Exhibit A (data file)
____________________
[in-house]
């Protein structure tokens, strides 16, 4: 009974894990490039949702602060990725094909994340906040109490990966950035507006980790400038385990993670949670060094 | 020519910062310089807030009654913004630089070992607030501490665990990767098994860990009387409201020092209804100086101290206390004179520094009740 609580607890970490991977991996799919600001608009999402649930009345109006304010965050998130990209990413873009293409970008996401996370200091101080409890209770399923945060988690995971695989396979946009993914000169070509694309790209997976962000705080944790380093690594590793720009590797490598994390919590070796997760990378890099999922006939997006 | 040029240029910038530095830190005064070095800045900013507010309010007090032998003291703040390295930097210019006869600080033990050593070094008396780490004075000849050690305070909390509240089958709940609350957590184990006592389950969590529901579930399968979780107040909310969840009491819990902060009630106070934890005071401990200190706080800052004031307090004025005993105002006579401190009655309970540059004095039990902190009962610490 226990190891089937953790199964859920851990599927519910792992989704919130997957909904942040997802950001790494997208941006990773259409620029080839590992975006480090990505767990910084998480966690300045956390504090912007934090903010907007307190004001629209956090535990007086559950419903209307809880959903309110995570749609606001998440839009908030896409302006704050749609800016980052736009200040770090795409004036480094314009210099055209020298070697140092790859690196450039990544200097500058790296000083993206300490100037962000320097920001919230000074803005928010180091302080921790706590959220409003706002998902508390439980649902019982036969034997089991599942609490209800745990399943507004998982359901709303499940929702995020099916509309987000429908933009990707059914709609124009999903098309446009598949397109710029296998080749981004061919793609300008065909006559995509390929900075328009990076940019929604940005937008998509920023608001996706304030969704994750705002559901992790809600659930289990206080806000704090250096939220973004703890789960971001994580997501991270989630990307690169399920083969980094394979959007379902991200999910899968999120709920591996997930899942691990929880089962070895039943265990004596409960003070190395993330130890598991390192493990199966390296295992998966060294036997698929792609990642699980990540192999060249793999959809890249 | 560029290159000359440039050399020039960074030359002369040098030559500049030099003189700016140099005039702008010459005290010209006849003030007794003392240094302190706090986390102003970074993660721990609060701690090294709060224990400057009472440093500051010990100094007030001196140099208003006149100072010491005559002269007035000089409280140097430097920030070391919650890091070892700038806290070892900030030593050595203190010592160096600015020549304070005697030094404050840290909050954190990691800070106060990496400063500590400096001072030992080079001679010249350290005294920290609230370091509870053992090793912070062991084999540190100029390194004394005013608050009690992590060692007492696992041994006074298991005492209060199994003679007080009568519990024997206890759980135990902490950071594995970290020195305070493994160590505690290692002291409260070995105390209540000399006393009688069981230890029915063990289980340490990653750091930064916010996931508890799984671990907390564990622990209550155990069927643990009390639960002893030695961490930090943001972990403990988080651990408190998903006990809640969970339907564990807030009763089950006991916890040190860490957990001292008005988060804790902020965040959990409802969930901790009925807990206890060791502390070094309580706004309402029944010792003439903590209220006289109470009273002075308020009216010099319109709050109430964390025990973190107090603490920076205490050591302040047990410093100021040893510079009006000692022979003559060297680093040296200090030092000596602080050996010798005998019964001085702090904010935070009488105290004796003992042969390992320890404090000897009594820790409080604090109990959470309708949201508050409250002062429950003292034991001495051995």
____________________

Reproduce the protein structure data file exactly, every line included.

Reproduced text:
[in-house]
């Protein structure tokens, strides 16, 4: 009974894990490039949702602060990725094909994340906040109490990966950035507006980790400038385990993670949670060094 | 020519910062310089807030009654913004630089070992607030501490665990990767098994860990009387409201020092209804100086101290206390004179520094009740 609580607890970490991977991996799919600001608009999402649930009345109006304010965050998130990209990413873009293409970008996401996370200091101080409890209770399923945060988690995971695989396979946009993914000169070509694309790209997976962000705080944790380093690594590793720009590797490598994390919590070796997760990378890099999922006939997006 | 040029240029910038530095830190005064070095800045900013507010309010007090032998003291703040390295930097210019006869600080033990050593070094008396780490004075000849050690305070909390509240089958709940609350957590184990006592389950969590529901579930399968979780107040909310969840009491819990902060009630106070934890005071401990200190706080800052004031307090004025005993105002006579401190009655309970540059004095039990902190009962610490 226990190891089937953790199964859920851990599927519910792992989704919130997957909904942040997802950001790494997208941006990773259409620029080839590992975006480090990505767990910084998480966690300045956390504090912007934090903010907007307190004001629209956090535990007086559950419903209307809880959903309110995570749609606001998440839009908030896409302006704050749609800016980052736009200040770090795409004036480094314009210099055209020298070697140092790859690196450039990544200097500058790296000083993206300490100037962000320097920001919230000074803005928010180091302080921790706590959220409003706002998902508390439980649902019982036969034997089991599942609490209800745990399943507004998982359901709303499940929702995020099916509309987000429908933009990707059914709609124009999903098309446009598949397109710029296998080749981004061919793609300008065909006559995509390929900075328009990076940019929604940005937008998509920023608001996706304030969704994750705002559901992790809600659930289990206080806000704090250096939220973004703890789960971001994580997501991270989630990307690169399920083969980094394979959007379902991200999910899968999120709920591996997930899942691990929880089962070895039943265990004596409960003070190395993330130890598991390192493990199966390296295992998966060294036997698929792609990642699980990540192999060249793999959809890249 | 560029290159000359440039050399020039960074030359002369040098030559500049030099003189700016140099005039702008010459005290010209006849003030007794003392240094302190706090986390102003970074993660721990609060701690090294709060224990400057009472440093500051010990100094007030001196140099208003006149100072010491005559002269007035000089409280140097430097920030070391919650890091070892700038806290070892900030030593050595203190010592160096600015020549304070005697030094404050840290909050954190990691800070106060990496400063500590400096001072030992080079001679010249350290005294920290609230370091509870053992090793912070062991084999540190100029390194004394005013608050009690992590060692007492696992041994006074298991005492209060199994003679007080009568519990024997206890759980135990902490950071594995970290020195305070493994160590505690290692002291409260070995105390209540000399006393009688069981230890029915063990289980340490990653750091930064916010996931508890799984671990907390564990622990209550155990069927643990009390639960002893030695961490930090943001972990403990988080651990408190998903006990809640969970339907564990807030009763089950006991916890040190860490957990001292008005988060804790902020965040959990409802969930901790009925807990206890060791502390070094309580706004309402029944010792003439903590209220006289109470009273002075308020009216010099319109709050109430964390025990973190107090603490920076205490050591302040047990410093100021040893510079009006000692022979003559060297680093040296200090030092000596602080050996010798005998019964001085702090904010935070009488105290004796003992042969390992320890404090000897009594820790409080604090109990959470309708949201508050409250002062429950003292034991001495051995």